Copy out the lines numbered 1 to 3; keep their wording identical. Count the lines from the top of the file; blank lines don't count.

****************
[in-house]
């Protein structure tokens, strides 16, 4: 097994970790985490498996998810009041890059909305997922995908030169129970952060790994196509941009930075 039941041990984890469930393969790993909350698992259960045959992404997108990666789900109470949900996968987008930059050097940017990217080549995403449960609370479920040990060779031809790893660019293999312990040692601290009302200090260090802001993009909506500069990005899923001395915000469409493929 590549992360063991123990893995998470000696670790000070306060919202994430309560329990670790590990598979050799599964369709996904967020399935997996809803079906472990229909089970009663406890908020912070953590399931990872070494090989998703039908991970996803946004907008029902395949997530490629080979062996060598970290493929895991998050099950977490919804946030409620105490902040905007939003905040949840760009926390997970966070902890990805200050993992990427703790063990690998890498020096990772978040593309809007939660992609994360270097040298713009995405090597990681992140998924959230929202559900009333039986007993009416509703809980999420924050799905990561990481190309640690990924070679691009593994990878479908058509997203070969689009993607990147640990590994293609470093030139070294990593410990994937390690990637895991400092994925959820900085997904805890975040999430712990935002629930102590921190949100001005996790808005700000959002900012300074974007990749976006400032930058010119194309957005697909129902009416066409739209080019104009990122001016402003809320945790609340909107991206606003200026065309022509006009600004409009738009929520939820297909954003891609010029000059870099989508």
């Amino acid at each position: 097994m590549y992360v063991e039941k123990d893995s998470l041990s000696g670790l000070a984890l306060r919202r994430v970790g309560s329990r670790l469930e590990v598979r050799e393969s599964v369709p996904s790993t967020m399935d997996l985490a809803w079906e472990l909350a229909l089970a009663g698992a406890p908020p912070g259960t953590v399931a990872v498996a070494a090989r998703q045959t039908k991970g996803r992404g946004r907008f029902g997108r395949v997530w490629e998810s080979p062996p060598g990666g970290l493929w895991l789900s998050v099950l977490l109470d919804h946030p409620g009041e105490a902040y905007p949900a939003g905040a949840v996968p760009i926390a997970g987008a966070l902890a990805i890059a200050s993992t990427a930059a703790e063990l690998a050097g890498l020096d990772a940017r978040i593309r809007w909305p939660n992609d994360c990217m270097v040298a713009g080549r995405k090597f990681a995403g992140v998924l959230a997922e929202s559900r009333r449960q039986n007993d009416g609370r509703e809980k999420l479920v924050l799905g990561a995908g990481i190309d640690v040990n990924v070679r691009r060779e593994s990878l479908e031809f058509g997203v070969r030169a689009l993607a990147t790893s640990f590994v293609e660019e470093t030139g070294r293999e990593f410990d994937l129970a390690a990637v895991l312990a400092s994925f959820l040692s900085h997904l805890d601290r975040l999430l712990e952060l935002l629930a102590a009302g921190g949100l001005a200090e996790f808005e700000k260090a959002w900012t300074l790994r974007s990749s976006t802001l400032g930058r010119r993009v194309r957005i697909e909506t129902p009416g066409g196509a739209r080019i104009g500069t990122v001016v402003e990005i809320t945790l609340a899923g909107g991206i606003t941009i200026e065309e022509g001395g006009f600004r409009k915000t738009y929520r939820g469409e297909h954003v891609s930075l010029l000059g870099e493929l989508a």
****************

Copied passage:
[in-house]
């Protein structure tokens, strides 16, 4: 097994970790985490498996998810009041890059909305997922995908030169129970952060790994196509941009930075 039941041990984890469930393969790993909350698992259960045959992404997108990666789900109470949900996968987008930059050097940017990217080549995403449960609370479920040990060779031809790893660019293999312990040692601290009302200090260090802001993009909506500069990005899923001395915000469409493929 590549992360063991123990893995998470000696670790000070306060919202994430309560329990670790590990598979050799599964369709996904967020399935997996809803079906472990229909089970009663406890908020912070953590399931990872070494090989998703039908991970996803946004907008029902395949997530490629080979062996060598970290493929895991998050099950977490919804946030409620105490902040905007939003905040949840760009926390997970966070902890990805200050993992990427703790063990690998890498020096990772978040593309809007939660992609994360270097040298713009995405090597990681992140998924959230929202559900009333039986007993009416509703809980999420924050799905990561990481190309640690990924070679691009593994990878479908058509997203070969689009993607990147640990590994293609470093030139070294990593410990994937390690990637895991400092994925959820900085997904805890975040999430712990935002629930102590921190949100001005996790808005700000959002900012300074974007990749976006400032930058010119194309957005697909129902009416066409739209080019104009990122001016402003809320945790609340909107991206606003200026065309022509006009600004409009738009929520939820297909954003891609010029000059870099989508």
């Amino acid at each position: 097994m590549y992360v063991e039941k123990d893995s998470l041990s000696g670790l000070a984890l306060r919202r994430v970790g309560s329990r670790l469930e590990v598979r050799e393969s599964v369709p996904s790993t967020m399935d997996l985490a809803w079906e472990l909350a229909l089970a009663g698992a406890p908020p912070g259960t953590v399931a990872v498996a070494a090989r998703q045959t039908k991970g996803r992404g946004r907008f029902g997108r395949v997530w490629e998810s080979p062996p060598g990666g970290l493929w895991l789900s998050v099950l977490l109470d919804h946030p409620g009041e105490a902040y905007p949900a939003g905040a949840v996968p760009i926390a997970g987008a966070l902890a990805i890059a200050s993992t990427a930059a703790e063990l690998a050097g890498l020096d990772a940017r978040i593309r809007w909305p939660n992609d994360c990217m270097v040298a713009g080549r995405k090597f990681a995403g992140v998924l959230a997922e929202s559900r009333r449960q039986n007993d009416g609370r509703e809980k999420l479920v924050l799905g990561a995908g990481i190309d640690v040990n990924v070679r691009r060779e593994s990878l479908e031809f058509g997203v070969r030169a689009l993607a990147t790893s640990f590994v293609e660019e470093t030139g070294r293999e990593f410990d994937l129970a390690a990637v895991l312990a400092s994925f959820l040692s900085h997904l805890d601290r975040l999430l712990e952060l935002l629930a102590a009302g921190g949100l001005a200090e996790f808005e700000k260090a959002w900012t300074l790994r974007s990749s976006t802001l400032g930058r010119r993009v194309r957005i697909e909506t129902p009416g066409g196509a739209r080019i104009g500069t990122v001016v402003e990005i809320t945790l609340a899923g909107g991206i606003t941009i200026e065309e022509g001395g006009f600004r409009k915000t738009y929520r939820g469409e297909h954003v891609s930075l010029l000059g870099e493929l989508a």